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Sioux Center NEWSS - The Fourth .Sioux Center NEWSS INSIDE ... Sioux Center precincts. In Sioux County,
Sioux Center NEWSS - The Fourth .Sioux Center NEWSS INSIDE ... Sioux Center precincts. In Sioux County,
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  • NEWSNEWSNEWSSioux CenterSioux Center

    INSIDEVermeer family uses sculpture to honor memory of fathers land

    See Section 1 / Page 3

    SPORTSSioux Center girls record pair of wins

    See Section 2 / Page 1

    85

    Wednesday, January 11, 2012

    Glass recycling now available The City of Sioux Center is now providing an opportu-nity to recycle glass. All glass, colored and clear, can be put in the new orange roll-off container at Brommer Sanitation. All jars/bottles should be clean and lids removed.

    Oak Grove plans owl event Sioux County naturalist Sunday Ford will host a night hike 6:30-7:30 p.m. for hearing owls on Monday, Feb. 13. Meet at Oak Grove Lodge parking lot. Pre-registration is required by calling 712-552-3057.

    S.D. Chorale to perform The South Dakota Chorale brings William Averitts Dream Keeper to B.J. Haan Auditorium at Dordt College 7:30 p.m. Saturday, Jan. 14. Dream Keeper is a musical setting of texts by Langston Hughes.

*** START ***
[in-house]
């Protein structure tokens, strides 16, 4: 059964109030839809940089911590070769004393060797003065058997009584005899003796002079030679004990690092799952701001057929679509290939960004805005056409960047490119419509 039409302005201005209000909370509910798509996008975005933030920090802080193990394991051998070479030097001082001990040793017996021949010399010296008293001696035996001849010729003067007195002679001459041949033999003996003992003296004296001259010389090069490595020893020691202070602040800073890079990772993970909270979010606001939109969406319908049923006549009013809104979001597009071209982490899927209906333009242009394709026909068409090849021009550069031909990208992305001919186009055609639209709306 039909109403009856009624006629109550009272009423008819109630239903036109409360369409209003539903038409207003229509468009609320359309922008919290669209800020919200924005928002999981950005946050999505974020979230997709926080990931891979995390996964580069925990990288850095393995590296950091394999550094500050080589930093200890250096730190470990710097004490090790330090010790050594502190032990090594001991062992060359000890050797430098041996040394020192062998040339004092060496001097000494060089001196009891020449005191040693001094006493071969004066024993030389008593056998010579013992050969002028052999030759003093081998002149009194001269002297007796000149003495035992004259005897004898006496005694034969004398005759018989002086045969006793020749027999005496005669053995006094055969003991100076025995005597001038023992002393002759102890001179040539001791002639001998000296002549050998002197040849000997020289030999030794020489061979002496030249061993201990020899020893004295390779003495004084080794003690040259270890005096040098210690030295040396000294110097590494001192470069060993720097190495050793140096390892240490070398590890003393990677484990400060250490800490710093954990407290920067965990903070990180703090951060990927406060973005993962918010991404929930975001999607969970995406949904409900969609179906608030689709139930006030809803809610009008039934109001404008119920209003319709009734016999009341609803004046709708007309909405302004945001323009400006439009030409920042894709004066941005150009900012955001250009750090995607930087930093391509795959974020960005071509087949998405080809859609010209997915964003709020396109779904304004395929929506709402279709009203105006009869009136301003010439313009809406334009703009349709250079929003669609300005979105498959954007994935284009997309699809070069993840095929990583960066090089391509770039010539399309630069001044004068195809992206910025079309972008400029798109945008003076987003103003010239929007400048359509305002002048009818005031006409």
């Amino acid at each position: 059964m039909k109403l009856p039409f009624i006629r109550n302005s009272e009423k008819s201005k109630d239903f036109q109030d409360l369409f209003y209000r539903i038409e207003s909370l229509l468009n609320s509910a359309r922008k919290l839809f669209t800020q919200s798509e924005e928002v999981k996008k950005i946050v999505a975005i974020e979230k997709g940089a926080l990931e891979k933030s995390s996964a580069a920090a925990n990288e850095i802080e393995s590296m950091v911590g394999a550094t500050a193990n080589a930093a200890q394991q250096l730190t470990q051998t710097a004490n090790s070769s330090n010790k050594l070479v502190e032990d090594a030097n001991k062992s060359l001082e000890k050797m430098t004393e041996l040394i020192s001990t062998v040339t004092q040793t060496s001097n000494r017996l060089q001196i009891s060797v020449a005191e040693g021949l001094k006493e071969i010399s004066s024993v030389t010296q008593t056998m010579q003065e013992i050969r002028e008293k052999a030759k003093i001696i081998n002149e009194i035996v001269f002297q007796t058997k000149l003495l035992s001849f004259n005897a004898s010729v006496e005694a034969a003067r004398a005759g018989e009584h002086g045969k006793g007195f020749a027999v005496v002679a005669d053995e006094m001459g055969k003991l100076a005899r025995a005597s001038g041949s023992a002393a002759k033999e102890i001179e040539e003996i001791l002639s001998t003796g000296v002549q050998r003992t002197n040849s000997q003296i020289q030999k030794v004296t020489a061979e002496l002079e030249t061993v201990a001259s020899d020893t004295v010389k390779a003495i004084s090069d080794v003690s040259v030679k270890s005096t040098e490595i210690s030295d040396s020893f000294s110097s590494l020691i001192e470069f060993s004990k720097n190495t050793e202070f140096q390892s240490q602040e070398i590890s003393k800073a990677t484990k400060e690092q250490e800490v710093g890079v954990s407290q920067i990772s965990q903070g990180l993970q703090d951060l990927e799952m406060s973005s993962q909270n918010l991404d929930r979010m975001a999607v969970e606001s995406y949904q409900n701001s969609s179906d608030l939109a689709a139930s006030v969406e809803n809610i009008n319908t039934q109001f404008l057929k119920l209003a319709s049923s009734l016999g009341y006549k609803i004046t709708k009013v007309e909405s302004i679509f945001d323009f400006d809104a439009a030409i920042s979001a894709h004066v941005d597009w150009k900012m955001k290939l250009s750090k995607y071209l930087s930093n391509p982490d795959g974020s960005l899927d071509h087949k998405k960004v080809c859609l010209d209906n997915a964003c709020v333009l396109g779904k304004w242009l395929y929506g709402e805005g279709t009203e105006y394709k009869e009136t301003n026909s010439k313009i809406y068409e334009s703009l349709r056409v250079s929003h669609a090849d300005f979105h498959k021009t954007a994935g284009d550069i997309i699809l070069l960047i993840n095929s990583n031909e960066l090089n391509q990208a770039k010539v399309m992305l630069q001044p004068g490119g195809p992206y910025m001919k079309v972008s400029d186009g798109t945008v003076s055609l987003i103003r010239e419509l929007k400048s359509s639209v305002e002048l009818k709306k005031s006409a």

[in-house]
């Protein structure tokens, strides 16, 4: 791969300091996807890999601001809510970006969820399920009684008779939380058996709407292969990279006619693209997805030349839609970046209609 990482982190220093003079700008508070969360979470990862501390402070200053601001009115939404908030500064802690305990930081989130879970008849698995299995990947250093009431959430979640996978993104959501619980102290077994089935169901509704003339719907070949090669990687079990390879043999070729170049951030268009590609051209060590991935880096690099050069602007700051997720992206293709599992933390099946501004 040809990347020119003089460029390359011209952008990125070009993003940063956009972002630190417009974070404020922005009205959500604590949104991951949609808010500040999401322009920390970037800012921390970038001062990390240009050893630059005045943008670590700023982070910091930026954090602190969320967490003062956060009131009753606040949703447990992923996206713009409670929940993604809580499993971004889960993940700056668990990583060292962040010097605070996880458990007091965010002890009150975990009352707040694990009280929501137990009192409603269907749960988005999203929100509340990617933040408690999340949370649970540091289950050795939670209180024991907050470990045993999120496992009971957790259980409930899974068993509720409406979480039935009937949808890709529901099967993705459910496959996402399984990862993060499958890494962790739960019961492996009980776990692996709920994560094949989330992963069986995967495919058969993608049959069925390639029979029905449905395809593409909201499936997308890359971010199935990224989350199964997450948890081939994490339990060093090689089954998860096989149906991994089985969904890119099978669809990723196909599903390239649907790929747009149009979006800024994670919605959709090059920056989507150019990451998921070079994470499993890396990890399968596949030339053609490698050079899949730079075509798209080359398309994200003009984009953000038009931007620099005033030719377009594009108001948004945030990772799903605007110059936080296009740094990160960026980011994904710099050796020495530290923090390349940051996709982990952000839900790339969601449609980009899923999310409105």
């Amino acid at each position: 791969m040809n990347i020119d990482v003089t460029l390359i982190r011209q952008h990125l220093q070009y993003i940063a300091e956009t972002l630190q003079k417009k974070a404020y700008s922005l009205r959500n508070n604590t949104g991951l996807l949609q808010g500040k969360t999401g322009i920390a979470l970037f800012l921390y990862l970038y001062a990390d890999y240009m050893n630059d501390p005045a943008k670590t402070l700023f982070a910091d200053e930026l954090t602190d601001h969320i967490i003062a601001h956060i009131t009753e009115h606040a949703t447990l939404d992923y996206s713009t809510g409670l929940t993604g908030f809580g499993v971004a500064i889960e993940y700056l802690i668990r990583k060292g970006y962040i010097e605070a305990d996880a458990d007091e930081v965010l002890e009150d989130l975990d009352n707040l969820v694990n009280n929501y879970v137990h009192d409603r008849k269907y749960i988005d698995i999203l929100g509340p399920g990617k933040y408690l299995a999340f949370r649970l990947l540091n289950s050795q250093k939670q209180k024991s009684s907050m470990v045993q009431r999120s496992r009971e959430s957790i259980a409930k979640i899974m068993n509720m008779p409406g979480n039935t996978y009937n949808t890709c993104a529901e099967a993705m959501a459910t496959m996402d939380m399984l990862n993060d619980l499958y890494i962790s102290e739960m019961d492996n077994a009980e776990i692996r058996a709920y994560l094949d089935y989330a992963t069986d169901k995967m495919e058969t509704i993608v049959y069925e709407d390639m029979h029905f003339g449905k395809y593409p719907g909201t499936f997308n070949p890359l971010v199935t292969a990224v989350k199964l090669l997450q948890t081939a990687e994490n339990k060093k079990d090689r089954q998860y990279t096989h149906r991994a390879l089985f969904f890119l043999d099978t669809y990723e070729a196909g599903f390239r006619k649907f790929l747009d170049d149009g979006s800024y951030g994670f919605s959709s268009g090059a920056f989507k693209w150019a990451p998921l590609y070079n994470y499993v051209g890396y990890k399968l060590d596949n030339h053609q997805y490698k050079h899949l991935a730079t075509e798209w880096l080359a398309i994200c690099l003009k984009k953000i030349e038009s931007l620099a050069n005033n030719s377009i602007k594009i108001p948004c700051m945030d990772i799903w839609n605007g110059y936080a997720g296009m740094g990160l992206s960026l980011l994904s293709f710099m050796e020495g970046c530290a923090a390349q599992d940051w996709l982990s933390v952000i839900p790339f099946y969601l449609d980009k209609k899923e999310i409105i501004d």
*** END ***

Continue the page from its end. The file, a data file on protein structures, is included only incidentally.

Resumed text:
BRIEFLY

    Offi cial Newspaper of Sioux Center, IA Volume 120 Number 2

    SECTION 1

    Opinions .............. Page 2

    Weddings ............. Page 4

    Dordt News .......... Page 4

    Obituaries .......... Page 10

    Church listings ... Page 11

    SECTION 2

    Classifieds ........... Page 9

    The Fourth World

    Netz looks ahead to next chapter

    Trees show sign of spring with warmth

    Film documents real people, real world, real stories

    Santorum wins big in Sioux Center caucus

    By Renee Wielenga Meet Selma. Her native country, Guatemala, is one of the worst places to live for a woman, and her story is one example of why. To sum it up, this woman was sold into the sex trade by her mother at age 9. At age 13, she got out and went to live with her dad, who raped her and she became pregnant. Thats enough story right there, but its just the begin-ning, said Mark Volkers, digital media professor at Dordt College in Sioux Center. Its just incredible. Ive never heard a story like that. Selmas story is just one of many Volkers heard while traveling to Guatemala, Kenya, Philippines, India and Senegal throughout the past three years to create his recently completed documentary called The Fourth World. Although made by a Christian, The Fourth World is a secular film that presents stories of real people living in the slums. A slum, according to the United Nations, has a lack of access to clean water, security, improved sanitation and secu-